Explosive Detection Instrument

Reference#: P01570

With an estimated 100 million mines and countless millions of acres of land contaminated with unexploded ordnance (UXO) worldwide there is a need for sensor systems and methods that can detect and identify large and small explosive objects buried in soil. In addition, during armed conflict, there is a need for mine detection and neutralization in real-time or near real-time.

The present invention provides a simple, relatively low cost, stand-alone, portable device that can be used virtually anywhere including close proximity to humans. The invention generates an image of buried land mines that aids in reducing false positives, identifying mine type, and recognizing mine orientation.

While the sensor element of the detector of the invention can take many forms, a preferred embodiment uses a molecularly imprinted polymer (MIP) which is generally described as a plastic cast or mold of the molecule of interest, where recognition is based on shape, much like a lock and key. MIPs are made by adding the molecule of interest to a solution of binding molecules that can be chemically incorporated into a polymer. These binders usually have an affinity for the target and form a complex.

The interactions that hold these complexes together include II--II interactions, hydrogen bonding, metal-ligand binding, and even covalent bond formation, but they must be reversible. The binder must also have a chemical functionality that allows it to be irreversibly bound to polymers. Vinyl groups are a common functional group used to prepare many polymers, e.g., polyethylene, polystyrene, polyvinylalcohol, and polyvinylchloride. The target-binder complex is dissolved in excess monomer (for example, styrene) and possibly other additives such as a cross-linker and porogens (solvents).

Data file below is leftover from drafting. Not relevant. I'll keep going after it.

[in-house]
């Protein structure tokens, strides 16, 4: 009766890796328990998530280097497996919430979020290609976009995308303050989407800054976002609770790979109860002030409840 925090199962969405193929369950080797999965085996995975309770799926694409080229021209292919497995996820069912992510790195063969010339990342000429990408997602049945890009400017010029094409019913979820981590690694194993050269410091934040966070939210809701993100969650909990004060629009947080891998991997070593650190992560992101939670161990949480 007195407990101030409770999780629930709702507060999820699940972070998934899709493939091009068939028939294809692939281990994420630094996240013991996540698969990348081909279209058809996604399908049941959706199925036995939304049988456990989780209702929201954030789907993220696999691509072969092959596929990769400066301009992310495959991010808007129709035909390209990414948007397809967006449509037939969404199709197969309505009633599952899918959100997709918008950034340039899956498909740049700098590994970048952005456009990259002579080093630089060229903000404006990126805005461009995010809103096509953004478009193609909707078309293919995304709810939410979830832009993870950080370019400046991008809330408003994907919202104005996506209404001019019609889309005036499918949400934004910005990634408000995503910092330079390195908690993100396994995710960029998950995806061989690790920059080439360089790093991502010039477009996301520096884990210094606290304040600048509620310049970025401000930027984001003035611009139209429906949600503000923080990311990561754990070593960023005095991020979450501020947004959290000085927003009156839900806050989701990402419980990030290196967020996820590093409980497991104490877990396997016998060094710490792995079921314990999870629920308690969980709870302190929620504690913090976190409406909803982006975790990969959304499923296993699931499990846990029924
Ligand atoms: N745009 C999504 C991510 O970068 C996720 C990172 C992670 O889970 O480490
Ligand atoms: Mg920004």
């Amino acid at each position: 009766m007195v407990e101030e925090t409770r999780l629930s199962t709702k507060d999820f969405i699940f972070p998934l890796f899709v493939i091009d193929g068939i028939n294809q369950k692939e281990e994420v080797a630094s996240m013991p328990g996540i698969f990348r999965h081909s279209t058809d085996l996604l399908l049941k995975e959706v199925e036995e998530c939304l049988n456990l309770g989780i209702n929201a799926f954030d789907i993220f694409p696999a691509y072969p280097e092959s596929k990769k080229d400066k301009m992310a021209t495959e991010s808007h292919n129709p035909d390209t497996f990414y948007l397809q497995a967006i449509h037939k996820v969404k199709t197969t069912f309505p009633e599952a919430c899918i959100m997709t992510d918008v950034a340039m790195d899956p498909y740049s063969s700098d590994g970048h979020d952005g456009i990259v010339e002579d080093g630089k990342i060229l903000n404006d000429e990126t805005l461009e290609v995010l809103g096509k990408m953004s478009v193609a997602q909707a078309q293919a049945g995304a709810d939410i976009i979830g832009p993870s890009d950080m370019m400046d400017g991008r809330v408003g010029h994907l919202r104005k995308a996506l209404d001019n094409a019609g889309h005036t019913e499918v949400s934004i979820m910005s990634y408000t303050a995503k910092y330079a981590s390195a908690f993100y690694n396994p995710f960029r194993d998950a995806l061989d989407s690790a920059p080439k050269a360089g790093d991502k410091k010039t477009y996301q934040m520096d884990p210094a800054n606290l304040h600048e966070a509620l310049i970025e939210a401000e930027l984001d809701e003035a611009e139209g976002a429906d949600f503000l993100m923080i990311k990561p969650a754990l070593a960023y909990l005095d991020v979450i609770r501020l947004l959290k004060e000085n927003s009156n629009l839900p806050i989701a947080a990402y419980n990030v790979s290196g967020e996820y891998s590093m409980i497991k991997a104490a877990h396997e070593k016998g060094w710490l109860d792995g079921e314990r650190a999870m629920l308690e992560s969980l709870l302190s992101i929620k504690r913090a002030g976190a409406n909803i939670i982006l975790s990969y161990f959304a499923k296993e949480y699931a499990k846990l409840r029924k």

In a typical sensor fabrication, a solid plastic mass, consisting of the matrix and binder, is obtained which is chemically bound to the polymer/cross-linker matrix and the target molecule. Removal of the target is possible since it is reversibly bound to the binder. The cavity it leaves behind is permanently shaped like the target.

The explosive embodiment of the detector of the invention utilizes an array of MIP coated, bifurcated fiber optic cables to form an image of a target molecule source to detect and identify trace levels of explosive material emanating from land mines. Individual sensor fiber assemblies, each with a calibrated airflow, are used to expose the fibers to the target molecule. The detector energizes a dedicated excitation light source for each fiber, and, through a detector element, e.g., a filter and photodiode, simultaneously reads and processes the intensity of the resulting fluorescence that is indicative of the concentration of the target molecule. Processing electronics precisely control the excitation current, and measures the detected signal from each filter and photodiode.

A computer with display processes the data from each calibrated detector element to form an image of the target molecule source that can be used to identify the source even when low level contamination of the same molecule is present. The detector can be used to detect multiple targets by varying the MIP coating. Where mere detection of the presence of a target molecule is satisfactory, the array can be reduced to a single fiber assembly for each target molecule. The detector can be modified to detect other (non-explosive) materials by changing the MIP coating and selecting appropriate light sources, photodetectors, and filters.

Patent Status: U.S. patent(s) 6967103 issued.

Dr. G. R. Jacobovitz
Phone: (443) 778-9899